A new ‘Living Library’ showcasing good-practice examples of collaborative short food supply chains has been launched today. The resources form part of the Collaborative Agri-food Chains (COACH) project, in European Coordination Via Campesina (ECVC) is a key partner.

 

COACH looks to facilitate collaboration between farmers, consumers, and local governments to scale up short food supply chains to help rebalance farmers’ position in the market and drive innovation in territorial food systems.

 

Short food supply chains are defined as having a limited number of economic operators, committed to local economic development, and maintaining close geographical and social relations between food producers, processors, and consumers.

 

The consortium is made up of a diverse network of organisations, including farmers’ organisations, universities, civil society networks and a major network of local governments committed to sustainable urban development.

 

 

The new digital resource includes more than 30 concrete examples of how collaboration can help to scale up short agri-food chains to create win-wins for producers and consumers and drive locally led innovation.

 

“The launch of the Living Library and the good practice examples (known as “beacons” within the project) is an important milestone in the consortium’s efforts to facilitate knowledge and information exchange.” – Professor Moya Kneafsey, CAWR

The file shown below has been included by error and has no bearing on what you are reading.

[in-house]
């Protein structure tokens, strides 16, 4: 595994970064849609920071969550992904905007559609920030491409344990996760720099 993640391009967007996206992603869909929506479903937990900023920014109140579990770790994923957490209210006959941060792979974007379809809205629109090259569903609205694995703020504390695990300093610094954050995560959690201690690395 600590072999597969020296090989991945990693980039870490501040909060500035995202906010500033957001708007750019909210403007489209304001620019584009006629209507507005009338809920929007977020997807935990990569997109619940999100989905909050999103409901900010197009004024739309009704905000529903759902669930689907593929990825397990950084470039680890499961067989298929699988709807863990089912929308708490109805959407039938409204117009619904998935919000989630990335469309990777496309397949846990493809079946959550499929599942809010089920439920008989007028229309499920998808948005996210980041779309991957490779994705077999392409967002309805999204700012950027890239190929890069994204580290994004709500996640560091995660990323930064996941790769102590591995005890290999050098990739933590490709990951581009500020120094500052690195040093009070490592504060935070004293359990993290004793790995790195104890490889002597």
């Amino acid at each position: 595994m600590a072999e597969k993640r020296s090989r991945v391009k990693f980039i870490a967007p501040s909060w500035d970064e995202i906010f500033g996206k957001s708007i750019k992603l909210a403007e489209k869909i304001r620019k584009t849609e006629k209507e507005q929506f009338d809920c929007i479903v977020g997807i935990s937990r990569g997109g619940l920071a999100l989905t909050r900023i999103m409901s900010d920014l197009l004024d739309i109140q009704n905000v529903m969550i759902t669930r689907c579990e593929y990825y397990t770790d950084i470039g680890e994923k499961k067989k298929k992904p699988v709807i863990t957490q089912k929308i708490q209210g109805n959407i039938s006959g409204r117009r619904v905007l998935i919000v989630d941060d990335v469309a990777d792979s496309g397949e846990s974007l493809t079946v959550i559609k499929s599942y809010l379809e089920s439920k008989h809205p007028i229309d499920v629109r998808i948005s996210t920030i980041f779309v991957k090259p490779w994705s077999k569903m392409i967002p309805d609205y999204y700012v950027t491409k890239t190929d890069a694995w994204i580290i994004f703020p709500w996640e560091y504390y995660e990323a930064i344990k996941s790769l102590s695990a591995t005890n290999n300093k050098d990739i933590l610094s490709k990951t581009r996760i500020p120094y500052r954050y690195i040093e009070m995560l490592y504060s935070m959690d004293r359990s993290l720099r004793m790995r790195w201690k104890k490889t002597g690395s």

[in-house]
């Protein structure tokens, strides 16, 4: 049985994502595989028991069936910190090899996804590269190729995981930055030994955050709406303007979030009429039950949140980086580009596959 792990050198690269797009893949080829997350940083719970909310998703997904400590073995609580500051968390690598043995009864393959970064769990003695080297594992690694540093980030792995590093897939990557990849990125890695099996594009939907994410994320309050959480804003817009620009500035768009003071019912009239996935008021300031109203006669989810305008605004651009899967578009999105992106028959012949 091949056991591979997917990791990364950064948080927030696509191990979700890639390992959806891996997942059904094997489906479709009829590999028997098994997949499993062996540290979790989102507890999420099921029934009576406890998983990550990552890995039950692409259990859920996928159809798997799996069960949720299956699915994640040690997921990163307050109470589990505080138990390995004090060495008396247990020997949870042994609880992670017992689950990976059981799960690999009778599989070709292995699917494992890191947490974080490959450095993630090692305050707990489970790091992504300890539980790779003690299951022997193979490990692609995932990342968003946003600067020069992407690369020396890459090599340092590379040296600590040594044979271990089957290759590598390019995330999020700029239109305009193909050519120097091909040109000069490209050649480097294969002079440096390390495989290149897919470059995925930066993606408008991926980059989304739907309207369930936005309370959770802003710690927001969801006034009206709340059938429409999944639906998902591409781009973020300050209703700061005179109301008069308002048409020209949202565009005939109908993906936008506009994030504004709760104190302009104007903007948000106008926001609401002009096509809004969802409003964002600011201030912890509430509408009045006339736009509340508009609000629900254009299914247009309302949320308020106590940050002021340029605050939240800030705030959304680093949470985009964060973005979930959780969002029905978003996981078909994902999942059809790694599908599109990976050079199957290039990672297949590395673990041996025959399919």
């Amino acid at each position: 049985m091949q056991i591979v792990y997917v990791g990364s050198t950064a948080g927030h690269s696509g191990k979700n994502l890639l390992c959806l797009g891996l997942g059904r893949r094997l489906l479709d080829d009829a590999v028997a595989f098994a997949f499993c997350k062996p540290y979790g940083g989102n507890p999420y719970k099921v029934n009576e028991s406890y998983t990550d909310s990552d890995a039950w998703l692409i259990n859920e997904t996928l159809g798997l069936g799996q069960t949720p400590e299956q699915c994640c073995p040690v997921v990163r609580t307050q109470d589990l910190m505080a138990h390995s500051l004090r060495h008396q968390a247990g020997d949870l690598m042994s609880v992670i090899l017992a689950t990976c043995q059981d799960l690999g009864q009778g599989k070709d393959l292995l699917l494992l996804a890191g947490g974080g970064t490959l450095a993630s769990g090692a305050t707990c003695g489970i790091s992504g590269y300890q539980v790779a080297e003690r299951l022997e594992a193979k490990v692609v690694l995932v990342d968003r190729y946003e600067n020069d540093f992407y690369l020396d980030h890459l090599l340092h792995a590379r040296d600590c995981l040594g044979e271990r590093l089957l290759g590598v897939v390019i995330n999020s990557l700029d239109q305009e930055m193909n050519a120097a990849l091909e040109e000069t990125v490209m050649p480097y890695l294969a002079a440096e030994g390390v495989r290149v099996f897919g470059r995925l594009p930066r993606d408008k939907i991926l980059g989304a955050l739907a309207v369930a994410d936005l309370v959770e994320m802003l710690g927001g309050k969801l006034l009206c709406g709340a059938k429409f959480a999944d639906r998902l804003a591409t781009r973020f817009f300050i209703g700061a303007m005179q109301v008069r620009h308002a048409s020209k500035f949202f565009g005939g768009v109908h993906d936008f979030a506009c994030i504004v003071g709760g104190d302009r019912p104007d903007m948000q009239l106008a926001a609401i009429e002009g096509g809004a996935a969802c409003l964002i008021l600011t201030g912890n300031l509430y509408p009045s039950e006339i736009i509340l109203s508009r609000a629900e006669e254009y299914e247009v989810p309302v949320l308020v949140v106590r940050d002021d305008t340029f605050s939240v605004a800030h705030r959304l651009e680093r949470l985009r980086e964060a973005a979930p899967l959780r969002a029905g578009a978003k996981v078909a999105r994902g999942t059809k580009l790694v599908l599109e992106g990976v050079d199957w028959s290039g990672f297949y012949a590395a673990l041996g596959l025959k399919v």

Additional materials including policy briefs, scientific articles and multimedia toolkits will be continuously uploaded during the three-year project.

 

The COACH consortium hopes that the Living Library will be an invaluable information hub for farmers, civic food networks, consumers, and policy makers, to support the transition to agroecology-based food systems across Europe.

 

At a European level, collaboration between different local actors is essential to ensure the EU Farm-to-Fork Strategy (which aims to build  fair, healthy, and environmentally friendly food systems) includes the measures and tools needed to truly “leave no one behind”. In particular, the project’s focus looks to inform the legislative framework for sustainable food systems currently being developed by the EU through sustainable public sector food procurement, short supply chains and other innovations.

 

“The Living Library is an important tool to bring the experiences of small and medium-scale farmers to the attention of policy makers. The organisations involved in COACH believe that authorities should implement public policies that prioritise the needs of food producers and consumers to achieve collaborative short food chains and encourage the growth of territorial food systems.” – Unai Aranguren, small-scale farmer from ECVC and EHNE Bizkaia.

 

Find out more about the COACH project

 

Contacts

Alisha Sesum – ECVC Communications Officer – alisha@eurovia.org
Amy Arnold – COACH Project Manager – ac5807@coventry.ac.uk